In 1871 Salomon Meijer, the Swiss cattle dealer, lives happily with his wife Golda, his daughter Mimi (Miryam) and Hannele, the orphan he adopted about twenty years ago and who is neither a daughter not a servant to the family.
Then one evening, after they have finished sitting shivah for Uncle Melnitz, a young army deserter and distant relative, Janki, knocks on the Meijers door. At that point, the reader feels that this unexpected arrival will change the family’s uneventful life in an irremediable way. From then on, we watch the generations mix and multiply until 1945.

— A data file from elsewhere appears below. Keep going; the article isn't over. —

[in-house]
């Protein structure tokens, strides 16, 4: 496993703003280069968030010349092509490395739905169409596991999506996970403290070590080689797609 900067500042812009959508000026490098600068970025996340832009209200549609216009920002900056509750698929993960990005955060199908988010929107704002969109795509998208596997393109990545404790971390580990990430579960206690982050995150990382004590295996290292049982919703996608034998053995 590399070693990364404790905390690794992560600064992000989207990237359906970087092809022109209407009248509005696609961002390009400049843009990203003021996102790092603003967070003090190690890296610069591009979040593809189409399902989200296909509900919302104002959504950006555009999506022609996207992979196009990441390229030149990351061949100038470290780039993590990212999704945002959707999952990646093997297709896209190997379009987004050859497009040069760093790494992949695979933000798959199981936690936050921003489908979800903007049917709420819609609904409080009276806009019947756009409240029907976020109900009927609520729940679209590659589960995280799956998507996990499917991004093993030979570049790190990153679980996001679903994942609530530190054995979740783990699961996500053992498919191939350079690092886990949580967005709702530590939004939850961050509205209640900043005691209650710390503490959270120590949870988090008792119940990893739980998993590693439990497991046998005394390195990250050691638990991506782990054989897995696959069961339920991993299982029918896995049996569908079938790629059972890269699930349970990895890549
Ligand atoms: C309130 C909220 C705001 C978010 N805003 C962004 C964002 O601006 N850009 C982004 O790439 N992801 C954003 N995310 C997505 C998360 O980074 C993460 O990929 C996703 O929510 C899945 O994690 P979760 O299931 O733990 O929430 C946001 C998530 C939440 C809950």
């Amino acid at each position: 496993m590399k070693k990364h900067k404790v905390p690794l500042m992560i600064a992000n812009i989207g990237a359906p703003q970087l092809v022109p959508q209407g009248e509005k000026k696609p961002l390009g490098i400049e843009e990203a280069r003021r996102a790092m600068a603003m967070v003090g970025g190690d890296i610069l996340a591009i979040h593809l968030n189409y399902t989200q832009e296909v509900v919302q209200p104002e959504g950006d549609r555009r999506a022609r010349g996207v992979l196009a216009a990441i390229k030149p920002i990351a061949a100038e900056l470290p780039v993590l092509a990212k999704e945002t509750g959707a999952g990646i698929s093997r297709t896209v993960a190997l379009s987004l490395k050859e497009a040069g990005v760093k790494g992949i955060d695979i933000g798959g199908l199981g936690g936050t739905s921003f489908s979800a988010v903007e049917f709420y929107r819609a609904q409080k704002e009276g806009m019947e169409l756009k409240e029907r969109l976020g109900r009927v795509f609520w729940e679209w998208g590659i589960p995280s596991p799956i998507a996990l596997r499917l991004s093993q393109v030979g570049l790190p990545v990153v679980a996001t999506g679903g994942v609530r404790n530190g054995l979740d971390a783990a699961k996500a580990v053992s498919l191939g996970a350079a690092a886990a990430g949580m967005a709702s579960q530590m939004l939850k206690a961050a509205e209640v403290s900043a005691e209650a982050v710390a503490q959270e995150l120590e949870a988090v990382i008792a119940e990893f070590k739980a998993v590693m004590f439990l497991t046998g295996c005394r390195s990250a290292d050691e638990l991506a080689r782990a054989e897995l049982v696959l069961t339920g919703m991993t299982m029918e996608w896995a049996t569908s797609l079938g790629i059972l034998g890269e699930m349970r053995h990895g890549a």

One original aspect of this novel is that it is not set in Germany but in Switzerland. Nonetheless, in the end, Salomon’s offspring hardly fare better than the other European Jews of the era.
Originaly written in German, Melnitz by Charles Lewinsky is a highly readable saga. It took its author four years to write it and his original aim was to tell the Swiss about the Jewish neighbours they never really knew. Little did he guess that it would reach the top of the Swiss bestseller list and then be translated in a number of other European languages.